EC payment delay rises sharply

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The Independent Online
THE VALUE of severely delayed payments from EC buyers to British exporters has risen by 67 per cent in the past year, underlining the severity of the Continental recession.

NCM Credit Insurance, formerly the short-term credit division of the Export Credits Guarantee Department, said in its quarterly export study, published yesterday, that defaults among German importers rose by 136 per cent in the year to March. Italian defaults, which still account for the bulk in absolute terms, rose by 115 per cent, and those from Spain increased by 70 per cent. Among European countries, only Ireland registered a fall.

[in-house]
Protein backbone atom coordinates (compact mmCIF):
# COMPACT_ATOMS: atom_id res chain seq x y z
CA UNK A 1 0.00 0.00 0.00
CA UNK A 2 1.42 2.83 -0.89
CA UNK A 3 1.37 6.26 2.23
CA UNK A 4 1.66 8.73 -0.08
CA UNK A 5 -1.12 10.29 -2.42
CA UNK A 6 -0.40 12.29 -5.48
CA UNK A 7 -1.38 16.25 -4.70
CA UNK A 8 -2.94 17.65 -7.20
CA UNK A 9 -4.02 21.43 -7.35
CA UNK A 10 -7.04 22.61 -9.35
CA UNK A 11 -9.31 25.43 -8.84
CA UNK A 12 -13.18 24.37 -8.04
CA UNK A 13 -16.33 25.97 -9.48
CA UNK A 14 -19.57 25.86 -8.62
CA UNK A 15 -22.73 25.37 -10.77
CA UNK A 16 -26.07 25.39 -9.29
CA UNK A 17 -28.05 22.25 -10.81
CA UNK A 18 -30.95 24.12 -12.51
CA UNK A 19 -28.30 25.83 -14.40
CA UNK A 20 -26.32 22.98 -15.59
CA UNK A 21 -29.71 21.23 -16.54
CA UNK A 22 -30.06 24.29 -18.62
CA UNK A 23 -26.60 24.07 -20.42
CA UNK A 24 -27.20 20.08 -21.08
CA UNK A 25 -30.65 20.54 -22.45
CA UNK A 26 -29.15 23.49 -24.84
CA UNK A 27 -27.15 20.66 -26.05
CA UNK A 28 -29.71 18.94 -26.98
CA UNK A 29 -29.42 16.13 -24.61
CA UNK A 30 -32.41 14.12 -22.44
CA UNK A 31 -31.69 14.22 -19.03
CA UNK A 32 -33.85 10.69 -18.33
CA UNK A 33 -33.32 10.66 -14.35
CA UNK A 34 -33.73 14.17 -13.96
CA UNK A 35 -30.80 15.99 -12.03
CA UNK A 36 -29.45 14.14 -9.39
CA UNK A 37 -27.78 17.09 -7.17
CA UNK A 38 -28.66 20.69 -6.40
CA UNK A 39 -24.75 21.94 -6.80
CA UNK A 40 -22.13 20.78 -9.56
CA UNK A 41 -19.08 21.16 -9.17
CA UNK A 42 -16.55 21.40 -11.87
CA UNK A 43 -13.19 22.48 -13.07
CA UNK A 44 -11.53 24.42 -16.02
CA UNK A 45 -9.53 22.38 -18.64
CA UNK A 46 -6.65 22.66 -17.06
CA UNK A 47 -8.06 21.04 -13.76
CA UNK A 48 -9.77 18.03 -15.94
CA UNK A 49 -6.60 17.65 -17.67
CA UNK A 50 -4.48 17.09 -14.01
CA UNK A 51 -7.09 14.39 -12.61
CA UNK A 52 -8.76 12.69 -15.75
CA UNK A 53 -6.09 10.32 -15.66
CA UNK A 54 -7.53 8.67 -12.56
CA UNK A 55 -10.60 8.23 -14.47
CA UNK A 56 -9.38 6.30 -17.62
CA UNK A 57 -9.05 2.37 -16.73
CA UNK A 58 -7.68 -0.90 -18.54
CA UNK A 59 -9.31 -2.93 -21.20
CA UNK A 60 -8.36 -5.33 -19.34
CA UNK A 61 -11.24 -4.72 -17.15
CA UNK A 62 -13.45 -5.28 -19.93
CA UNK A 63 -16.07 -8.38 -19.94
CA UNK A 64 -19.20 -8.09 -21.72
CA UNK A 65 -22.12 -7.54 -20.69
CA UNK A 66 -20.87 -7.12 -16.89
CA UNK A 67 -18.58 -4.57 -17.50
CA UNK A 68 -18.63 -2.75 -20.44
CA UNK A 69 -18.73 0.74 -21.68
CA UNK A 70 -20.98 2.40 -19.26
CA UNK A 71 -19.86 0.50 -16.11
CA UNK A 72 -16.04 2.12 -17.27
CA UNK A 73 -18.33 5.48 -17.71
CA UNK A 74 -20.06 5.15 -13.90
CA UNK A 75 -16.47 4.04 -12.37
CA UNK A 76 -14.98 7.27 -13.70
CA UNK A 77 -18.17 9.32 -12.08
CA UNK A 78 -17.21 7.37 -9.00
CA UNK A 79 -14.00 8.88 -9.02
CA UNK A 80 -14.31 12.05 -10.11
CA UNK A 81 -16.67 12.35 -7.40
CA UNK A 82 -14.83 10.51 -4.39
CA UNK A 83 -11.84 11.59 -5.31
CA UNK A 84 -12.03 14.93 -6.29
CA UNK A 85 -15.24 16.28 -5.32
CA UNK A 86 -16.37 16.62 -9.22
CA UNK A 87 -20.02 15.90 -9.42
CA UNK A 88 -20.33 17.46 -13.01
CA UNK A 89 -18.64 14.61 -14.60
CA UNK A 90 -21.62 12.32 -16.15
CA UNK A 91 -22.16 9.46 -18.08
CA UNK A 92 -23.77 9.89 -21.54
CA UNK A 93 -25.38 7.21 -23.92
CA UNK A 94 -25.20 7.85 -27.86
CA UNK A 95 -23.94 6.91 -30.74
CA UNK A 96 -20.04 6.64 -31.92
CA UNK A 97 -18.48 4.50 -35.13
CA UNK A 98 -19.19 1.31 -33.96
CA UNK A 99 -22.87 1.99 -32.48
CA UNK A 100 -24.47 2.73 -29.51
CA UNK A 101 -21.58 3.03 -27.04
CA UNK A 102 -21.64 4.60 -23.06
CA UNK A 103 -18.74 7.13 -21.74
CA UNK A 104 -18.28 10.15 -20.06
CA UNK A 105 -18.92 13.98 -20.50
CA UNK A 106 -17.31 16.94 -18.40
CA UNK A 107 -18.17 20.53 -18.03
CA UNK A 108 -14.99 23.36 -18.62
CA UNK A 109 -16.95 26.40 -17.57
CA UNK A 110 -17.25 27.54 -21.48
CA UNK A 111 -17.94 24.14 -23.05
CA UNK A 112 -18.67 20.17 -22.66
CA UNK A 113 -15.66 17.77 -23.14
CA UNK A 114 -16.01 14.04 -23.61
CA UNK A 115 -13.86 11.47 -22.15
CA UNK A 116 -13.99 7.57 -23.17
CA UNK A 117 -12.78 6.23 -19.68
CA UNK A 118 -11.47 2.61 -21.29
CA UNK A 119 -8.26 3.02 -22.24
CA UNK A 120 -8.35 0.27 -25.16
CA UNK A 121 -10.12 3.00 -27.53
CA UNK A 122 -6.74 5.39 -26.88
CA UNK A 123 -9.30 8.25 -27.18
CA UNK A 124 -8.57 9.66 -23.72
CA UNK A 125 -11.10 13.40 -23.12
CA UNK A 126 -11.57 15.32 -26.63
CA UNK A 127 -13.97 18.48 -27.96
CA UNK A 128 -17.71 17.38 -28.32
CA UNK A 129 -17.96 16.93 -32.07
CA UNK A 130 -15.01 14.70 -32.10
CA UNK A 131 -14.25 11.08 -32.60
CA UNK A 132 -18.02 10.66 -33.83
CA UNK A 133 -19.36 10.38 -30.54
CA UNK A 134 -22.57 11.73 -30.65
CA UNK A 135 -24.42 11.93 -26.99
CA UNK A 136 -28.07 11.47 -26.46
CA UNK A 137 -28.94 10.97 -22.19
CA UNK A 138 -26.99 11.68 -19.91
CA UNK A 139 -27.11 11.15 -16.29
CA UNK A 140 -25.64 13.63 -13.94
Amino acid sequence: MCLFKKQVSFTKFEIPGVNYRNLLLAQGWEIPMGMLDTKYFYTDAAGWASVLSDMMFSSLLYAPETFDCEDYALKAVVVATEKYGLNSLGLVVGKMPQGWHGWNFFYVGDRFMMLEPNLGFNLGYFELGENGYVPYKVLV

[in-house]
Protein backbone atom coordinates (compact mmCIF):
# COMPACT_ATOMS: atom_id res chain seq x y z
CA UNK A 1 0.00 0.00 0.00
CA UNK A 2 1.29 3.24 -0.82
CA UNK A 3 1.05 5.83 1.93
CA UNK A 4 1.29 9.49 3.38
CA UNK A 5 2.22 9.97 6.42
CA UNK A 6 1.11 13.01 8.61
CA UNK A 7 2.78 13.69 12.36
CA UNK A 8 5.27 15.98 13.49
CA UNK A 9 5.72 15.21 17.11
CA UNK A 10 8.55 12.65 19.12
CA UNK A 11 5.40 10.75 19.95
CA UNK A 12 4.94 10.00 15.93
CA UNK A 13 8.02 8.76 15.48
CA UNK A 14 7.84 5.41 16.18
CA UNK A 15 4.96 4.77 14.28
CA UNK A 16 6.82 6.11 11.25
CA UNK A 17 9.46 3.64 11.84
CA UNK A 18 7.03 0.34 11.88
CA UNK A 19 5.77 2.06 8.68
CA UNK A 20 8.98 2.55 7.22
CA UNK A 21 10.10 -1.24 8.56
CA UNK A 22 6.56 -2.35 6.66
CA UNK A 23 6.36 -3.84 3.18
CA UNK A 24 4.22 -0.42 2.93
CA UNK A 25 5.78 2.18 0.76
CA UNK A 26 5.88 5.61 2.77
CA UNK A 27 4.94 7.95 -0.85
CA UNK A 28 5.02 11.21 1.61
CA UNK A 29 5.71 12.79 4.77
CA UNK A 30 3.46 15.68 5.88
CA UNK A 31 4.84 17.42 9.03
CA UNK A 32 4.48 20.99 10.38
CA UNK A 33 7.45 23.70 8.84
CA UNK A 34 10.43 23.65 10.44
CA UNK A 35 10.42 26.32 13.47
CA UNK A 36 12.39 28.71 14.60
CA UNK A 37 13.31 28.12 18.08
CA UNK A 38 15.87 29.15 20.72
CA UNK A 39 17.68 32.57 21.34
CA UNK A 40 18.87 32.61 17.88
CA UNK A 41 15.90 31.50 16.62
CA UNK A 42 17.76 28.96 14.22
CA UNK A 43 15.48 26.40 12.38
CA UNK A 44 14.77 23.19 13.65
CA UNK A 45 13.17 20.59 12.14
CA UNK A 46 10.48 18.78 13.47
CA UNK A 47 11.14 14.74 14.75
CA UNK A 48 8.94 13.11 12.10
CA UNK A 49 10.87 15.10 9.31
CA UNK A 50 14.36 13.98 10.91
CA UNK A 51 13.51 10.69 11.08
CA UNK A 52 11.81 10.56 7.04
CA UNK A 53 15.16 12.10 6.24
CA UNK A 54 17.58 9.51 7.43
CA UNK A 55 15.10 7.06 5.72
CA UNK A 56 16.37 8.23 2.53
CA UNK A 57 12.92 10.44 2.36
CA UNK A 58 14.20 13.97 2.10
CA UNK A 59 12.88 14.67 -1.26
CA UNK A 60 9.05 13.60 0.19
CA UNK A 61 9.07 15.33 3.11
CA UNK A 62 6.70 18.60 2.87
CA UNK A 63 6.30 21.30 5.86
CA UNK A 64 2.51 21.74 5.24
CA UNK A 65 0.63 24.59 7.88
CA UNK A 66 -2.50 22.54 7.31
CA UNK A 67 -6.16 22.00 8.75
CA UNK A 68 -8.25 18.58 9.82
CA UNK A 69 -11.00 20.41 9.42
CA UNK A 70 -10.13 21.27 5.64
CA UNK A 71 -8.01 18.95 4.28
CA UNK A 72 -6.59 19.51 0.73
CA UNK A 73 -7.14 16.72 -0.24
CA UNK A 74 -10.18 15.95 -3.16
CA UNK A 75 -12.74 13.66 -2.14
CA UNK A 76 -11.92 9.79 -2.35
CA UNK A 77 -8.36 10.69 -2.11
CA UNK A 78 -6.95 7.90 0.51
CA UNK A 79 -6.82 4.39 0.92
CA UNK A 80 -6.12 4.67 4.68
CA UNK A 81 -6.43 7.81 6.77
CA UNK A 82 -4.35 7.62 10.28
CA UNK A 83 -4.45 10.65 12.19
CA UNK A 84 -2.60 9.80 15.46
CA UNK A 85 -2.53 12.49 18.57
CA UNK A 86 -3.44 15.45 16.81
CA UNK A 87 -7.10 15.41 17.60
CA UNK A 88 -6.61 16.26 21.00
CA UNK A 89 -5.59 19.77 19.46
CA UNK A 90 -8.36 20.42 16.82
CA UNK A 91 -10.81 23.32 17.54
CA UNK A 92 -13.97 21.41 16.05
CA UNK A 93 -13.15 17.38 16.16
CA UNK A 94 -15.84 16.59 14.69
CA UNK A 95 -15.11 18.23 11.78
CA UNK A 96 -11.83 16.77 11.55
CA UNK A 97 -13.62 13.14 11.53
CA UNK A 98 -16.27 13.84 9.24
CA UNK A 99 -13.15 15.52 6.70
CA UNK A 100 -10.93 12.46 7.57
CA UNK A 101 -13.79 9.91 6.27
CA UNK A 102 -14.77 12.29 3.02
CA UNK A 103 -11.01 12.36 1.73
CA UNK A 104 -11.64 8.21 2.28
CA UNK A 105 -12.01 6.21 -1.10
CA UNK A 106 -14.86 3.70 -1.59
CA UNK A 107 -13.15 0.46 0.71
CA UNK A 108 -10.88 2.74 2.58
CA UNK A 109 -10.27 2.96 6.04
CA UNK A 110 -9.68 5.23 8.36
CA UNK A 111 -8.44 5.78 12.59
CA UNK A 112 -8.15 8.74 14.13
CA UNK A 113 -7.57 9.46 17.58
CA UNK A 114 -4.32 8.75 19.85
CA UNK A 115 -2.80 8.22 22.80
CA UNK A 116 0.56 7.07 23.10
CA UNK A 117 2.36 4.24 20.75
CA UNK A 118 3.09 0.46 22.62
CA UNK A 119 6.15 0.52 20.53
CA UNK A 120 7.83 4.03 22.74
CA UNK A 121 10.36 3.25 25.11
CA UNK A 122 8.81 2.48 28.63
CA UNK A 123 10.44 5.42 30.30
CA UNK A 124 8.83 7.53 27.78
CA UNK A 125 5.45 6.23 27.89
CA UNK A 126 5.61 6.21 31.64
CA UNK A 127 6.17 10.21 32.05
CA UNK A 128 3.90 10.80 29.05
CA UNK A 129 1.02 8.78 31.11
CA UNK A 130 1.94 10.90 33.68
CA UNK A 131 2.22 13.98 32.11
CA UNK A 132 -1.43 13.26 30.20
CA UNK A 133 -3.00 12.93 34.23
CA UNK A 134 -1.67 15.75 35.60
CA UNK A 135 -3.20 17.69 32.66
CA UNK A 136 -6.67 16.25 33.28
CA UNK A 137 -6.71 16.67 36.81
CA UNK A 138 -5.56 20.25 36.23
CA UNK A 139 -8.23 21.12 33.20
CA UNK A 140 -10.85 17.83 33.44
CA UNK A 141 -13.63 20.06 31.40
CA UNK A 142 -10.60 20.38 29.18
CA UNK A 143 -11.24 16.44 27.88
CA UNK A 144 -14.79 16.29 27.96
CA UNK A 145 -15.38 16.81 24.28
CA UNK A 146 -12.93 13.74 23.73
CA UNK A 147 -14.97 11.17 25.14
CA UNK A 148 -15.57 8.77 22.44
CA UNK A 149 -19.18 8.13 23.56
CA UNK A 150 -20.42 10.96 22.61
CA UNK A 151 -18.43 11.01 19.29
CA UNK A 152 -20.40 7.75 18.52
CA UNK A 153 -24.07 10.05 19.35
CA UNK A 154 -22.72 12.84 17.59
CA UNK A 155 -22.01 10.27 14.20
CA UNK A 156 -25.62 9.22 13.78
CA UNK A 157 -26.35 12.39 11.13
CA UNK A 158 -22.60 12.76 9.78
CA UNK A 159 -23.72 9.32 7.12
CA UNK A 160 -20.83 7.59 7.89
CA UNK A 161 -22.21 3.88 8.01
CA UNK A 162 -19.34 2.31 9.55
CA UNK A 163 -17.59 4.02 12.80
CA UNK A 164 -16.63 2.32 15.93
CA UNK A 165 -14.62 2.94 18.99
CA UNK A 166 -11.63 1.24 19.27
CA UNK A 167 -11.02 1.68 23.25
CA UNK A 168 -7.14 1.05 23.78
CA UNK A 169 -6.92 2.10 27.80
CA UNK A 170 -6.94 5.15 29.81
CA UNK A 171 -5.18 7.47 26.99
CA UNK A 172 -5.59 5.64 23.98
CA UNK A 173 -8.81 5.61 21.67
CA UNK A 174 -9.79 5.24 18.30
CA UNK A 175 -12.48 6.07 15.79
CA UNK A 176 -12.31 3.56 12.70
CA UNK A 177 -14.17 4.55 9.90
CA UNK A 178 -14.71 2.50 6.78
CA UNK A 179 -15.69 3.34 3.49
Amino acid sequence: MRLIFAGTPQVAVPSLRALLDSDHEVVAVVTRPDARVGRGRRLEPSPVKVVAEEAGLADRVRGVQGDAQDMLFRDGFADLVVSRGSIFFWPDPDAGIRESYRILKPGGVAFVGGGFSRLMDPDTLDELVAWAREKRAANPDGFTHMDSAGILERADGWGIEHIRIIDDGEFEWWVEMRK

NCM, which insures exporters against commercial default, covered pounds 14bn of UK sales last year. Conni Randall, NCM's business strategy director, said the increase of defaults in Germany was particularly worrying. 'A lot of them are in industries and companies that were previously regarded as blue chip,' she said.

Europe has become the main area of risk for exporters. About half of NCM's business is in the EC, but the value of delayed payments rose from 46 per cent of the total in 1991 to 63 per cent last year. The US has improved, while levels of default in the Middle East and South-east Asia remain low.

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